Ann Patchett, The Magician's Assistant
The exercise is this: in five minutes, write as many beginnings
as you can. Write one, two, eleven, whatever you can do. Again,
by a "beginning" I mean anything from a sentence fragment
to 3 full sentences, but no more than that per beginning.
from an Imaginary Land"
Today's exercise is courtesy of Deborah Batterman, a short story writer
who lives in Katonah, New York.
cobblestone streets, lush green landscapes, the gentle sound
of the sea, an early morning walk in a misty forest
we squeeze sense impressions to their essence in a few hand-written
lines on a postcard. Brief phrases recording the smell inside
a Parisian bakery, the singing waiter at a restaurant in Florence,
the double rainbow up at Machu Picchu turn the act of discovery
into visceral memory. Create an imaginary land you would be curious
to visit, and write a postcard to someone telling what it is
that makes this land so memorable.
For many people, their car serves as a kind of mirror that shows
them who they are. It also serves as a potent signal to others
about their status and values. For example, someone who wants
to buy a new bright yellow Hummer would probably not be interested
in a used navy-blue Buick. Neither would someone interested in
a pickup truck necessarily want to be seen in a white Cadillac
sedan, and so on. Write this brief scene: your character watching
the TV commercial for the car of his or her dreams.
Sometimes a sudden and unexpected U-turn can energize a narrative.
Try writing a brief 3-5 sentence description of a love affair,
and end it with the line (changing the gender if you prefer):
"But then one Monday she woke up and decided the truth was,
she detested him."
Then, write one line beyond that.
This is an exercise in generating specific sensory detail and
imagery. (In the course of doing this exercise, very possibly,
some narrative thread may emerge...)
Answer the questions as quickly as you can (without stopping
to think be sure to keep your
pen on the page):
~What did you eat for breakfast today?
~What is the most peculiar thing you've ever eaten for breakfast?
~What do many other people eat for breakfast that you would not
want to eat?
~What, in your opinion, is a healthy breakfast?
~Give one adjective that would best describe that healthy breakfast.
~What, in your opinion is an unhealthy breakfast?
~Give one adjective that would best describe that unhealthy breakfast.
~Give one adjective that in your opinion best describes kids'
~What is the one word that "bagels" makes you think
~Imagine yourself eating a bowl of kids' cereal. What is the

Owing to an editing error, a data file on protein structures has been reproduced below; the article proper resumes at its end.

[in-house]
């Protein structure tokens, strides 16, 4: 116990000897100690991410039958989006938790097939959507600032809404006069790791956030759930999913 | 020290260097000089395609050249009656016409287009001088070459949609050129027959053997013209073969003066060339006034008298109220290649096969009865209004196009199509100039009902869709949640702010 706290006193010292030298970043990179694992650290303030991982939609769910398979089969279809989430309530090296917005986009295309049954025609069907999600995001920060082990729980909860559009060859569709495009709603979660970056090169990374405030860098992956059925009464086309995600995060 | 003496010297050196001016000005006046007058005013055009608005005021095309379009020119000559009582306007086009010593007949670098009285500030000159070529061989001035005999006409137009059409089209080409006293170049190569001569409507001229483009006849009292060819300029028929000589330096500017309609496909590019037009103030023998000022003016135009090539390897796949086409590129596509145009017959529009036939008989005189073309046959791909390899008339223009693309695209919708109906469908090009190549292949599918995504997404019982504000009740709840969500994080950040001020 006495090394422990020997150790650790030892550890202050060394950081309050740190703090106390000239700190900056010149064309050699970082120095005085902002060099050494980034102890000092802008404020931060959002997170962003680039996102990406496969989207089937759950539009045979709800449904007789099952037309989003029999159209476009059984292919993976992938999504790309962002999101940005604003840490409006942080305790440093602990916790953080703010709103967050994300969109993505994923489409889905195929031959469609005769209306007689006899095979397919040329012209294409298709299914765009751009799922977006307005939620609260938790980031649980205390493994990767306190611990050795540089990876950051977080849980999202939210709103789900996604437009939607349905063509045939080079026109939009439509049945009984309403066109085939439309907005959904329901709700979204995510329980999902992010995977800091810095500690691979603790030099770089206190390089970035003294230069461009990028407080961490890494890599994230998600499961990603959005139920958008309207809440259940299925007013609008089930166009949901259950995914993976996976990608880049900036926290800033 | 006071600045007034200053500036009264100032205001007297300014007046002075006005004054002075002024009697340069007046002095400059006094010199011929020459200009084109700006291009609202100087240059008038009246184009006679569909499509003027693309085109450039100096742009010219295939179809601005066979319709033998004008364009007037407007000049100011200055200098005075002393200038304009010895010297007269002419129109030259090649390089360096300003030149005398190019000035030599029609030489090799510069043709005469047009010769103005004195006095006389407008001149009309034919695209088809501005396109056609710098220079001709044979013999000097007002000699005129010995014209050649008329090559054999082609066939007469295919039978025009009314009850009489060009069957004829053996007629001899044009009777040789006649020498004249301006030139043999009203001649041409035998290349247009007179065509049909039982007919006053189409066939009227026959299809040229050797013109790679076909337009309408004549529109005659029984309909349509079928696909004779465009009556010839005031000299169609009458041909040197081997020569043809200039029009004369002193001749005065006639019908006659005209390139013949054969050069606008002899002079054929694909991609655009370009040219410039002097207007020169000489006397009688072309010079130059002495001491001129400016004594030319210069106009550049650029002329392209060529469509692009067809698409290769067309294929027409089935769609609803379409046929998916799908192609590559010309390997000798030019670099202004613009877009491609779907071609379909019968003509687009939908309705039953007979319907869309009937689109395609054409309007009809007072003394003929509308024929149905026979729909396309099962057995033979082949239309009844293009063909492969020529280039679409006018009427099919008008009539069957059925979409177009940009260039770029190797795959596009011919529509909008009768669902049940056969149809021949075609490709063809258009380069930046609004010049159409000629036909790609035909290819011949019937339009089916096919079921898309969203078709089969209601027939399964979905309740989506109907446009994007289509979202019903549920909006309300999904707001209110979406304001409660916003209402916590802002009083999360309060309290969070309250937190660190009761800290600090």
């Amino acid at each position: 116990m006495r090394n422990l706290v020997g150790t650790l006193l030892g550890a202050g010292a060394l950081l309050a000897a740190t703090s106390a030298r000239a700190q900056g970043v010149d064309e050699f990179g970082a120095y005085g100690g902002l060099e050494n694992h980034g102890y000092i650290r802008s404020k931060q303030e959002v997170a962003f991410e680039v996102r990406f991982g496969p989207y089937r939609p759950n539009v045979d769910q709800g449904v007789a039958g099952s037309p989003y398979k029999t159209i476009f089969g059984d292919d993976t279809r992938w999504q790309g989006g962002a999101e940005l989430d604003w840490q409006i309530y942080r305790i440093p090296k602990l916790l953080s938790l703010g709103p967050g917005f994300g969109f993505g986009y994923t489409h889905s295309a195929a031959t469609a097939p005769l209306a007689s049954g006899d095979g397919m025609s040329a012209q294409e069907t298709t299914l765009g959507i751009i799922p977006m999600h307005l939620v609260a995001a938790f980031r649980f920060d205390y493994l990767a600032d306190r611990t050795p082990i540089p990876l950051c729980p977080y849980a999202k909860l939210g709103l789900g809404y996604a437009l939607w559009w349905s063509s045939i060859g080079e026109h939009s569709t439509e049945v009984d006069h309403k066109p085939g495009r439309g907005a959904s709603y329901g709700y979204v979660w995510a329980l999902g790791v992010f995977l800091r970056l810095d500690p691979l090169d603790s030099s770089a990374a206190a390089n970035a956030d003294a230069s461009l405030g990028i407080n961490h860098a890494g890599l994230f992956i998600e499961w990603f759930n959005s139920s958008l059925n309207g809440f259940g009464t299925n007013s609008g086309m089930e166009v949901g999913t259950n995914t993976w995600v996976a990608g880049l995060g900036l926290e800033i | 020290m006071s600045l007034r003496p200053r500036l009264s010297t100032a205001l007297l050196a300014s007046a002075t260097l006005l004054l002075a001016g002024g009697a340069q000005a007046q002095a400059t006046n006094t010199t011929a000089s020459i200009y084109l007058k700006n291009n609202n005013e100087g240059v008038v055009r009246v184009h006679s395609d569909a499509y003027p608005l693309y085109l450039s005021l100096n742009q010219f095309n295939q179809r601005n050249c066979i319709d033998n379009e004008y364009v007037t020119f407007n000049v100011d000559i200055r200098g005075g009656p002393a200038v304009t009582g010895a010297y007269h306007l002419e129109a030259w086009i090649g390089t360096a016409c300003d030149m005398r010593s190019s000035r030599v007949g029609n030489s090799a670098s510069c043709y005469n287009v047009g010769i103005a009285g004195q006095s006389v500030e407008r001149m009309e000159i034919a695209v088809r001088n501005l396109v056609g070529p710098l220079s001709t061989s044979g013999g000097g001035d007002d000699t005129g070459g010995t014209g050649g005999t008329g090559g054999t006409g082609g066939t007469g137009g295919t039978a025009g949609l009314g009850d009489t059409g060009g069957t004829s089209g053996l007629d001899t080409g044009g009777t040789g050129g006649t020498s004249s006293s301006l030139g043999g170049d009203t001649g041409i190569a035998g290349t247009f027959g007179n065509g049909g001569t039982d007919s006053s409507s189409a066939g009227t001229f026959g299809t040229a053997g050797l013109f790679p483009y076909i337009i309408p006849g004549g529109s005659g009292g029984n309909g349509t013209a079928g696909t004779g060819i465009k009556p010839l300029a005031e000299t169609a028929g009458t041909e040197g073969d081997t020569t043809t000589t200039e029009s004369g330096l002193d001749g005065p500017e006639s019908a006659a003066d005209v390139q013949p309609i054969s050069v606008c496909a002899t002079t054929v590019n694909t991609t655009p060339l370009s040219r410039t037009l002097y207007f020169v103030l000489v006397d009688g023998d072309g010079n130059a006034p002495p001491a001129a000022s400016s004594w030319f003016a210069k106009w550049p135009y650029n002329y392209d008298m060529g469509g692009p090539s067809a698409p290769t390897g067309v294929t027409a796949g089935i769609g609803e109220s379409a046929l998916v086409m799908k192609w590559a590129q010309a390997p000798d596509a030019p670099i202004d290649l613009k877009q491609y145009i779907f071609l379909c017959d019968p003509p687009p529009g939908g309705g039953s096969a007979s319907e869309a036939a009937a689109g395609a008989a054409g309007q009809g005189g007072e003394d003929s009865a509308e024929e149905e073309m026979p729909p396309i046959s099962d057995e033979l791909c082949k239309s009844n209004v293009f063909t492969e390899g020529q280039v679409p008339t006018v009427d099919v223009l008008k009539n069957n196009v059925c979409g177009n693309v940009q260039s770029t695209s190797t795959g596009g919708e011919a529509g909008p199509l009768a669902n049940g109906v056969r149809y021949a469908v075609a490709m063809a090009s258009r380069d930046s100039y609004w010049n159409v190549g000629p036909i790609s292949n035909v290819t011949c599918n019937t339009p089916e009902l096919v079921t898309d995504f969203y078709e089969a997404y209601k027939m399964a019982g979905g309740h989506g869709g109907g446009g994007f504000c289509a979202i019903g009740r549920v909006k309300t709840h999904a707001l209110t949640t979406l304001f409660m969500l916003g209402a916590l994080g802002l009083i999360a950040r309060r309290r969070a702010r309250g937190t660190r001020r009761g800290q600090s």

one adverb you use to describe your chewing?
~Take a flying guess: what would Arnold Schwarzenegger eat for
~Your next door neighbor?
Without necessarily answering them, quickly jot down three more
questions about breakfast.
& Informal Twinkie Purchase"
This exercise has two purposes: first, to write a brief scene;
second, to play with diction (that is, choice of words).
a) In four sentences or less, using highly formal language, describe
a person coming into a store and buying a Twinkie.
b) Now, drop the diction. In four sentences or less, using very
informal langauge, describe that same person coming into a store
and buying a Twinkie.
the Sound & Shape of a Conversation"
Today's exercise is courtesy of Dinty W. Moore, a fiction writer and
essayist who lives in Altoona, Pennsylvania.
time in a coffee shop, a crowded diner, a waiting room, a fish
market, or anywhere that people congregate and have conversations
(close enough that you can overhear). Listen closely, and either
take notes or if you wish to be more
discreet remember well and then
jot down some notes immediately afterwards.
Later, write a one-page scene where you illustrate as accurately
as possible what was said, how the people looked and acted as
they were saying it, and how the conversation wandered from point
Don't worry now if you scene or the conversation you recount
has any great meaning or significance just try to capture
the intricacies and unusual logic of normal human conversations.
(Remember, human beings seldom speak in complete sentences. Hardly
Allieration is head rhyme, that is, the repetition of the initial
sound in two or more neighboring words or lines. For example,
to show difficulty eating candy one might write, "chewy
chunks of chocolate." Or, to show boys fighting, "boys
When the sounds of the words themselves re-enforce the meaning
(in the first example, the slowness and difficulty in "ch"-"ch",
and in the second, the "b"-"b"-"b"),
the writer achieves a greater degree of vividness. The exercise
is this: using alliteration, apply a phrase to each of the following:
~snakes moving through grass
~children laughing happily at a birthday party
~someone running very fast
~someone eating something very sour
~a very luxurious bubblebath
~highly complex and beautiful music
Briefly describe a lawn. Then, briefly describe a tree on that
lawn. Then, describe a kite and how it flies into this scene.
in the Salad"
Today's exercise is courtesy of Ira Wood, a novelist who lives